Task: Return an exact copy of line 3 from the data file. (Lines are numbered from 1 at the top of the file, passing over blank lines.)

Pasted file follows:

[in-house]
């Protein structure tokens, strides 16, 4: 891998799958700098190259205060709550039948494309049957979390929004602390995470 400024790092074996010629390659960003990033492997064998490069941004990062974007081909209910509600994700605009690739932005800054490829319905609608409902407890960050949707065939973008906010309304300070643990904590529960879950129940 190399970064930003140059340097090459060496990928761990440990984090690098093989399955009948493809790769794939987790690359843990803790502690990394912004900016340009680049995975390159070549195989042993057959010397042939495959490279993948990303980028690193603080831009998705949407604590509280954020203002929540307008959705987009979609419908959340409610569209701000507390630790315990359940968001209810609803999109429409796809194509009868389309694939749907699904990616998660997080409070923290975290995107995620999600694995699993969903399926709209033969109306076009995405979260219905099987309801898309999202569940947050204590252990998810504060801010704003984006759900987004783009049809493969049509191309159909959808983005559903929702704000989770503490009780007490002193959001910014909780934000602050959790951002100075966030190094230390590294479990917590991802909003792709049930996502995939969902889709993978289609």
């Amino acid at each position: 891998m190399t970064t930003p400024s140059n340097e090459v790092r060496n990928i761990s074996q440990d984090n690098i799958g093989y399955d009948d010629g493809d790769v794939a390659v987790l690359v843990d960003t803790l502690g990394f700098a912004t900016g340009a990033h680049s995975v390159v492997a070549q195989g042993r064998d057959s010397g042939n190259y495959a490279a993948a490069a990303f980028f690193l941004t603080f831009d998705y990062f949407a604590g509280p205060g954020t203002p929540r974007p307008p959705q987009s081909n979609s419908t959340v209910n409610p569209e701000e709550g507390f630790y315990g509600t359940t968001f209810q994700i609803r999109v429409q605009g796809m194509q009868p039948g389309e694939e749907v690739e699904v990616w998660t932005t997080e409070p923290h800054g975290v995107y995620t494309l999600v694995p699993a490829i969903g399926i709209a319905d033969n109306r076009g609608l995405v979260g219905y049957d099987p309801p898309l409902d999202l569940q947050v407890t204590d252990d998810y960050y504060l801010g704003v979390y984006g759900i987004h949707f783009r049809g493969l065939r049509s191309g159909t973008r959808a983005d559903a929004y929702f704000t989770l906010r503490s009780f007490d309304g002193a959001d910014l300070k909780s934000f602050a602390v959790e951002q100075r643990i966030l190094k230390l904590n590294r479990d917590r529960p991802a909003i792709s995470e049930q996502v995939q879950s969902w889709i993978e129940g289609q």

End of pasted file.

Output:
């Amino acid at each position: 891998m190399t970064t930003p400024s140059n340097e090459v790092r060496n990928i761990s074996q440990d984090n690098i799958g093989y399955d009948d010629g493809d790769v794939a390659v987790l690359v843990d960003t803790l502690g990394f700098a912004t900016g340009a990033h680049s995975v390159v492997a070549q195989g042993r064998d057959s010397g042939n190259y495959a490279a993948a490069a990303f980028f690193l941004t603080f831009d998705y990062f949407a604590g509280p205060g954020t203002p929540r974007p307008p959705q987009s081909n979609s419908t959340v209910n409610p569209e701000e709550g507390f630790y315990g509600t359940t968001f209810q994700i609803r999109v429409q605009g796809m194509q009868p039948g389309e694939e749907v690739e699904v990616w998660t932005t997080e409070p923290h800054g975290v995107y995620t494309l999600v694995p699993a490829i969903g399926i709209a319905d033969n109306r076009g609608l995405v979260g219905y049957d099987p309801p898309l409902d999202l569940q947050v407890t204590d252990d998810y960050y504060l801010g704003v979390y984006g759900i987004h949707f783009r049809g493969l065939r049509s191309g159909t973008r959808a983005d559903a929004y929702f704000t989770l906010r503490s009780f007490d309304g002193a959001d910014l300070k909780s934000f602050a602390v959790e951002q100075r643990i966030l190094k230390l904590n590294r479990d917590r529960p991802a909003i792709s995470e049930q996502v995939q879950s969902w889709i993978e129940g289609q």